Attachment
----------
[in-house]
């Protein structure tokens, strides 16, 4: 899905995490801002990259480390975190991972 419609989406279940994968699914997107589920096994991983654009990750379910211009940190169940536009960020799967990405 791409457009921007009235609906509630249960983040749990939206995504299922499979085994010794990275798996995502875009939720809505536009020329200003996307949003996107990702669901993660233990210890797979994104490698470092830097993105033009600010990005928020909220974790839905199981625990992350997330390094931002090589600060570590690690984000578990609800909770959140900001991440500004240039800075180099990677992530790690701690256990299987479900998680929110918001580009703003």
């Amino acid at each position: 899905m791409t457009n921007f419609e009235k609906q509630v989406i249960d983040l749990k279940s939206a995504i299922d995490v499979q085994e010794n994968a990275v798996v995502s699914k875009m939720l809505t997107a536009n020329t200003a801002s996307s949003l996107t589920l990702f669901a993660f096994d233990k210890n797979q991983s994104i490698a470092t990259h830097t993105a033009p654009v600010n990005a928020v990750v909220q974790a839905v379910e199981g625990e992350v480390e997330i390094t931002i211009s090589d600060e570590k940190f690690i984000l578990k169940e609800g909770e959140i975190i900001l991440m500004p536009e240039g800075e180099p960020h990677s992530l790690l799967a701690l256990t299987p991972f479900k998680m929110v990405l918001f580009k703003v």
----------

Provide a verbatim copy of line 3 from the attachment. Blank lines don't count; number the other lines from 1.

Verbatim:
């Amino acid at each position: 899905m791409t457009n921007f419609e009235k609906q509630v989406i249960d983040l749990k279940s939206a995504i299922d995490v499979q085994e010794n994968a990275v798996v995502s699914k875009m939720l809505t997107a536009n020329t200003a801002s996307s949003l996107t589920l990702f669901a993660f096994d233990k210890n797979q991983s994104i490698a470092t990259h830097t993105a033009p654009v600010n990005a928020v990750v909220q974790a839905v379910e199981g625990e992350v480390e997330i390094t931002i211009s090589d600060e570590k940190f690690i984000l578990k169940e609800g909770e959140i975190i900001l991440m500004p536009e240039g800075e180099p960020h990677s992530l790690l799967a701690l256990t299987p991972f479900k998680m929110v990405l918001f580009k703003v």